People's Police Report
Shootings & deaths
Portland Police Kill Unarmed Man with 15 Bullets
Portland Police shot and killed a man wanted on federal warrants with a barrage of 15 bullets, from two handguns and an assault rifle, on November 12. The death of 52-year-old David Hughes marked the fifth person to die in police custody this year--the sixth deadly force incident, and the fifth suspect who was not armed.
The Portland Police partici-pate in the U.S. Marshals' task force, and went to a motel in Southwest Portland looking for Hughes, who was wanted on armed burglary, arson, and firearms possession charges. Apparently, Hughes called the front desk and the media saying the police were after him, and text-messaged his daughter that he thought he would be killed. As the police arrived, Hughes jumped from a second-story window into an area behind a chainlink fence. Officers told him to show his hands, and tried shooting Hughes with a lead-pellet "beanbag," which struck the fence. According to the police (it is unclear if there were any civilian eyewitnesses to the actual shooting), Hughes told the officers to shoot him. Police say he reached into his coat and they obliged his request (Oregonian, November 13-14).
The officers involved included Sgt. Timothy Musgrave (#20110), the officer who dragged grandmother Dora McCrae out of her Loaves and Fishes van when she allegedly failed to signal a turn in 1998 (PPR #s 21 & 23). Musgrave was also involved in the shooting and wounding of Jeffrey Chilson in 1999 (PPR #18). The others were Officers Nathan Voeller (#37566) and Kevin Tully (#45976). Voeller was trained in Crisis Intervention (PPB News Release, November 13), yet fired 7 rounds from an AR-15 assault rifle (the "civilian" equivalent of a military M-16).
One member of the Portland Police on the US Marshals' task force, Sgt. Dirk Anderson, had the highest number of use-of-force reports among those sampled by the Portland Tribune (October 31). Anderson is the officer who turned in two off-duty cops who had beaten a man outside a downtown restaurant (PPR # 27). We suspect he is on the task force rather than at a precinct for his own protection.
The previous Portland shooting, which occurred after our last issue went to press, involved Scott Vincent Suran, 44, a man suspected in a series of robberies who was shot and wounded in the shoulder by police on August 28. Officer Anthony Passadore (#33482) shot Suran one time when, according to the police, Suran reached for his waistband. Like Hughes, Suran was shot with an AR- 15.
Prior to the shooting, police had chased Suran and rammed the back of his minivan, causing it to overturn and catch on fire (PPB News Release, August 28). Although such an action (a "Pursuit Intervention Technique") occurring at 45 MPH or greater is considered deadly force, we have not seen any media or police reports indicating that this action was investigated. In fact, since the shooting occurred in Clackamas County, the routine grand jury criminal review of the case never occurred. The Clackamas County DA, Greg Horner, issued a news release explaining "it's clear that Officer Passadore was justified in using deadly force" because Suran was a suspected armed robber--yet his fake gun was found in the charred remains of the vehicle, not on his person. The DA wrote: "Suran attempted to elude police. This ended when Suran rolled the Aerostar," leaving out the officers as the cause of the crash. His final justification was that "the difficulty and danger of capturing Suran would have dramatically increased had Suran made it into the heavy brush."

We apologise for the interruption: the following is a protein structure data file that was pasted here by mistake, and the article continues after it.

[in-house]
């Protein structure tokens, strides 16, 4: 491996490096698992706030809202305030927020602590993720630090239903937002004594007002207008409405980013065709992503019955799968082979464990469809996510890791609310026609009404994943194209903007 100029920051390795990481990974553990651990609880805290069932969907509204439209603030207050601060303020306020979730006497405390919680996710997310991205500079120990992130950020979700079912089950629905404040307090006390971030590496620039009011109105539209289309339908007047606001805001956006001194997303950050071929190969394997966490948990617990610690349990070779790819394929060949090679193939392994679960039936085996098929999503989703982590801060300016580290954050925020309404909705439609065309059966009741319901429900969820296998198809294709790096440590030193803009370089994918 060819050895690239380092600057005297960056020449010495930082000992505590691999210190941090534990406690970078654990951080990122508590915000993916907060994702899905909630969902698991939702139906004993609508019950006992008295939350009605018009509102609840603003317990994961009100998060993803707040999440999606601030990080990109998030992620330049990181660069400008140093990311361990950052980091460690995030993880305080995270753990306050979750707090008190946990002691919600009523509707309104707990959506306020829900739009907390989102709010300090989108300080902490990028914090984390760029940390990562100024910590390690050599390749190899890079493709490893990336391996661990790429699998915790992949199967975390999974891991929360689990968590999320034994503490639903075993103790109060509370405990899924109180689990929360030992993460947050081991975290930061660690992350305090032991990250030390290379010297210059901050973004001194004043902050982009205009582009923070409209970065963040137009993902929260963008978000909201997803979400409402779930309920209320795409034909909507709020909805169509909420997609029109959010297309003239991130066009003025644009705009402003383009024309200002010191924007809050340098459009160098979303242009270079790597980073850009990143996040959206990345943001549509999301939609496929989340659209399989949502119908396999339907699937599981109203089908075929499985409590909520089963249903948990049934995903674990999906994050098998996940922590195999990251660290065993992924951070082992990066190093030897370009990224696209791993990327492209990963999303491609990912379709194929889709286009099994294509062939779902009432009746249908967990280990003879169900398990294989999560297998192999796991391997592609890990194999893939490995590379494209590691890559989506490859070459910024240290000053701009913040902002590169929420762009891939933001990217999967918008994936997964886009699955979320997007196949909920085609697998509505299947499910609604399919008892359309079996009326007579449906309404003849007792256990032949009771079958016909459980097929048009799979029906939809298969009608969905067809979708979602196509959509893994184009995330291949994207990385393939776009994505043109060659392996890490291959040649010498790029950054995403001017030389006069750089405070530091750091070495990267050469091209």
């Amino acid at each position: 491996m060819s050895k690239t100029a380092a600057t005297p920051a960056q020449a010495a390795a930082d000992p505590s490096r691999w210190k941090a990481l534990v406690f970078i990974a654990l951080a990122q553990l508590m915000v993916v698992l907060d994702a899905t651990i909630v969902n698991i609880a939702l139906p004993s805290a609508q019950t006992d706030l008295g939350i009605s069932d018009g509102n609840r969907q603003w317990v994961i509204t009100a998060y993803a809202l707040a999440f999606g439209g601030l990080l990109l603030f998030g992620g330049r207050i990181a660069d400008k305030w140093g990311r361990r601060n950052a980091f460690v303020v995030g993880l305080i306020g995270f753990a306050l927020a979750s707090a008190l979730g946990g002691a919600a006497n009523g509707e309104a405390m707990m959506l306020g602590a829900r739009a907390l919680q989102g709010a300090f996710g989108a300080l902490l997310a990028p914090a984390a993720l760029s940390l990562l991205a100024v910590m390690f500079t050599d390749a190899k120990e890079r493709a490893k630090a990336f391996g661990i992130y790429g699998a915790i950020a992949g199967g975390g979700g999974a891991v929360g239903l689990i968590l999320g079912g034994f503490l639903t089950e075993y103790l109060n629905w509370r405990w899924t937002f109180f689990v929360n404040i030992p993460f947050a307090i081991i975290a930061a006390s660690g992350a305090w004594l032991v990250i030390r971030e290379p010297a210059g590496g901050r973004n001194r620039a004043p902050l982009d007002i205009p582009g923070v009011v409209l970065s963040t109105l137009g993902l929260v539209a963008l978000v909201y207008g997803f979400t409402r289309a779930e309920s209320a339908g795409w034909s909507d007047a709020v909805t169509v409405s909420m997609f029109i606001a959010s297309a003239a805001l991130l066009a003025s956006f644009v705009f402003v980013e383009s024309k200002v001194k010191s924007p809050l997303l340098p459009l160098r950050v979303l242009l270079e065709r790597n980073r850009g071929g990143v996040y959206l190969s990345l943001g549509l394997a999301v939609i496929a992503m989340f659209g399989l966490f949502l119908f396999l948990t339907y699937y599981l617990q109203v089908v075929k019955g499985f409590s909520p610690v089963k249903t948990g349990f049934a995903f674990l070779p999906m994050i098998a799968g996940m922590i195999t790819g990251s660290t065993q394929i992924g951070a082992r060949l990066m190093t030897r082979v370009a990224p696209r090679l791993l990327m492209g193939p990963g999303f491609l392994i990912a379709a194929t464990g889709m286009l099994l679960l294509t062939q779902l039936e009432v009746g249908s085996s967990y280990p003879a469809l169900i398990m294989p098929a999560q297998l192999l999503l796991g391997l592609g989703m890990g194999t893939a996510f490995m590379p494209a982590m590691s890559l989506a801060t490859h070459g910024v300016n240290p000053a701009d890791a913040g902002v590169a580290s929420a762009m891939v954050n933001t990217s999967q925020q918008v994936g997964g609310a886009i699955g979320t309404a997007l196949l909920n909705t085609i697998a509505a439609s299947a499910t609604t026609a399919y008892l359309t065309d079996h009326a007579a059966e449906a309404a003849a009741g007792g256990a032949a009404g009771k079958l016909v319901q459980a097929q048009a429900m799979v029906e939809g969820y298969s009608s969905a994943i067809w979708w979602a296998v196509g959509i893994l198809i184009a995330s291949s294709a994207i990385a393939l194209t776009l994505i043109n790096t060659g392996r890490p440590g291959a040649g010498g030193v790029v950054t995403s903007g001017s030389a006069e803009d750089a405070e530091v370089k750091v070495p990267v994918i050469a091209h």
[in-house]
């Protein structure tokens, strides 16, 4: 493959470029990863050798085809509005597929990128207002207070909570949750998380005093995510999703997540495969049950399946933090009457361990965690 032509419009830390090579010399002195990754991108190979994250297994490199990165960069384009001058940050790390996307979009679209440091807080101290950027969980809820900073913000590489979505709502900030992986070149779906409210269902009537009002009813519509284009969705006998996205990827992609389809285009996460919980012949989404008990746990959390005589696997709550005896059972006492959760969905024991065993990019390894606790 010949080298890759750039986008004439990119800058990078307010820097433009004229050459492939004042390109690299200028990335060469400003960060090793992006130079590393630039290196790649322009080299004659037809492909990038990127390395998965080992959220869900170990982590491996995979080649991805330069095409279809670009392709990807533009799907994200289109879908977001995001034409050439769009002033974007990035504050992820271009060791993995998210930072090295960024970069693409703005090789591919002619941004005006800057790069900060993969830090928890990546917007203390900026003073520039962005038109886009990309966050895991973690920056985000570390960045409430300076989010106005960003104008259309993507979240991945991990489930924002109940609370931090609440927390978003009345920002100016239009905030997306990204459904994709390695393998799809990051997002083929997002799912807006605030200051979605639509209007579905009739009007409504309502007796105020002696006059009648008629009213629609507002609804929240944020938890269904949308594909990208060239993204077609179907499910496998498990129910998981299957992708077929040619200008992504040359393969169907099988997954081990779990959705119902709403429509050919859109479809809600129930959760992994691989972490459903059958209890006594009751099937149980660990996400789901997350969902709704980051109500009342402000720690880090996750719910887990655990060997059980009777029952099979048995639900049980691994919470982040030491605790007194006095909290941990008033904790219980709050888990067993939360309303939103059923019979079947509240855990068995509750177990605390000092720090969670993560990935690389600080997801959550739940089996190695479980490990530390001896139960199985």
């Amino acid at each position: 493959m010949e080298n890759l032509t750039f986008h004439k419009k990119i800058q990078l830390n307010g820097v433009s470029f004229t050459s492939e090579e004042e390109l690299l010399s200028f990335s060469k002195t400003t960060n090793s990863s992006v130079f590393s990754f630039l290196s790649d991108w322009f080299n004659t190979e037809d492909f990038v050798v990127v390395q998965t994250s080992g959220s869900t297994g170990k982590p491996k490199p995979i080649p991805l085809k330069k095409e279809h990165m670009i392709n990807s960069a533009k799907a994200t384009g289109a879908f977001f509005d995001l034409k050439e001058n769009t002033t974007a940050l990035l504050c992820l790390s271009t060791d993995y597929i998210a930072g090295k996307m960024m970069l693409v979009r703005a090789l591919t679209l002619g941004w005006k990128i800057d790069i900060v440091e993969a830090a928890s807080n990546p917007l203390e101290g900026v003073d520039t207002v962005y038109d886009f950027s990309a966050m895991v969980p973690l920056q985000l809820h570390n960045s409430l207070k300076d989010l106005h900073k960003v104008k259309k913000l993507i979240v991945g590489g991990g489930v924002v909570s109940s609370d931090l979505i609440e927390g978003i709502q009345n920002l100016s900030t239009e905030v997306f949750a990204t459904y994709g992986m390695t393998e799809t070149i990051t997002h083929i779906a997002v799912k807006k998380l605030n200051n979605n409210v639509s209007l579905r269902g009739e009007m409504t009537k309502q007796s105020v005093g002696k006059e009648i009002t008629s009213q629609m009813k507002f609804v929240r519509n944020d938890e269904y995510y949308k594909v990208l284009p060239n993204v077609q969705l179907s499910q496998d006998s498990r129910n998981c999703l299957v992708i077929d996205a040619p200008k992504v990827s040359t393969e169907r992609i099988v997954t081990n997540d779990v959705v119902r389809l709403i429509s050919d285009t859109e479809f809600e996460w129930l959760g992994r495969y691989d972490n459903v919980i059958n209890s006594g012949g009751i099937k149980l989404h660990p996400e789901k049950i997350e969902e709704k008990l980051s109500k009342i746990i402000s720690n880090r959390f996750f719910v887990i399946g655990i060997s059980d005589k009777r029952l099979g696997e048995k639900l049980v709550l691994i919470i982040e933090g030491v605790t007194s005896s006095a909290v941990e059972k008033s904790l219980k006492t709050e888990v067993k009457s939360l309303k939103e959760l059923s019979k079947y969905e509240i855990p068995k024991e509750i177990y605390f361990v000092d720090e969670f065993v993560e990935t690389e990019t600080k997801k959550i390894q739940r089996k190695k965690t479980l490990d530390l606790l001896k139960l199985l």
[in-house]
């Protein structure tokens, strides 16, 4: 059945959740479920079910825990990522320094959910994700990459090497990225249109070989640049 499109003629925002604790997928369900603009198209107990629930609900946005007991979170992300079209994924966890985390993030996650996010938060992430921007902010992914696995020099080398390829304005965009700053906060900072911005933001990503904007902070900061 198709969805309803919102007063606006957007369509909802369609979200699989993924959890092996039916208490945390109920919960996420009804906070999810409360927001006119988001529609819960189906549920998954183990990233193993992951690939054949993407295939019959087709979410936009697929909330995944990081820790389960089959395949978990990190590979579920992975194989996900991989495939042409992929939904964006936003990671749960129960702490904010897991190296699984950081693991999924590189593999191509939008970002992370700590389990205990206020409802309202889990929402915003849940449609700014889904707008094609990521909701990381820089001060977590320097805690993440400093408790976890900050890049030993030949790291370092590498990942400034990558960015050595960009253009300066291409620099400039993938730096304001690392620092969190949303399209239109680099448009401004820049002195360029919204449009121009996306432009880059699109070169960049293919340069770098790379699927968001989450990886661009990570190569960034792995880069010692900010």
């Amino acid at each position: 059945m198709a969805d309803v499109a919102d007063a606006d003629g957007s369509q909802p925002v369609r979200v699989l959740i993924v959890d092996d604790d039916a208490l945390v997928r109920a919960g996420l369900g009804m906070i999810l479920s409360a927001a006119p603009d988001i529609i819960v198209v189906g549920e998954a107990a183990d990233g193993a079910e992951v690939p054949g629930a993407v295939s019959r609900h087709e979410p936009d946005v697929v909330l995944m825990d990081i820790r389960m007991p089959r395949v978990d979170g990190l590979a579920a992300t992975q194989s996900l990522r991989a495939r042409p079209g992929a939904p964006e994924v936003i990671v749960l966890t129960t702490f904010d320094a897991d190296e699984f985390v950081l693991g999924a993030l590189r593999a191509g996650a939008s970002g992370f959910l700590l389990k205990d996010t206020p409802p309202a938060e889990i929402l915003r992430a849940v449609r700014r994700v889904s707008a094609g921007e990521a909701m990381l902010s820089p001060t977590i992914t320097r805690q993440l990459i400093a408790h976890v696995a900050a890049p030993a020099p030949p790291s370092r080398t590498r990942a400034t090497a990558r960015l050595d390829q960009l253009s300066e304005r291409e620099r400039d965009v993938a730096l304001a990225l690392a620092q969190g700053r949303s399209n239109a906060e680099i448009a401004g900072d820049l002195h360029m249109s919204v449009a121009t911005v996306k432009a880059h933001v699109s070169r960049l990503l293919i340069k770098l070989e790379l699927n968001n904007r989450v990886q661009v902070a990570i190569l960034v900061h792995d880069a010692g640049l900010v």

Suran was the first and only person to live through a deadly force encounter with Portland Police in 2006. He was "arraigned on 14 counts of second-degree robbery, suggesting Suran is accused of threatening bartenders with a fake gun and was not armed" (Oregonian, September 2).
Besides Hughes, the other three incidents this year in which unarmed people died in police custody were: Dennis Young, shot in his car outside Lt. Jeffrey Kaer's sister's house on January 4; Timothy Grant, who died after being tasered by Officers Paul Park and Ney Phothivongsa on March 20 (both PPR #38); and James Chasse Jr. on September 17 (p.1).
The only person who was shot while armed was Jerry Goins, who allegedly killed himself after being shot multiple times by Officer Richard Steinbronn on July 19 (PPR #39).
Updates on Previous Shootings
--Regarding the Dennis Young case, attorney Craig Colby had petitioned the Marion County Circuit Court to release Young's autopsy on the grounds that it was a public document due to his death being at the hands of a police officer. The Judge ruled against Colby (Willamette Week Web Murmurs, October 18).
--In the case of James Jahar Perez, who was killed in a car that Officers Jason Sery and Sean Macomber pulled over because they thought it was too fancy for the St. John's neighborhood he was in (PPR #32), attorney Elden Rosenthal challenged Portland's deadly force policy as unconstitutional. Rosenthal asserts that the policy sets one level of police interest ("reasonable belief") for the use of deadly force in general but another one ("probable cause") for fleeing suspects--in contradiction to the landmark Supreme Court case Tennessee v. Garner and the Fourth Amendment's guarantees against unreasonable search and seizure. The 9th Circuit US Court of Appeals considered this argument on November 13, with a decision not expected for months. After that, the pre-trial motions in the wrongful death lawsuit will continue.
• James Chasse Dies After
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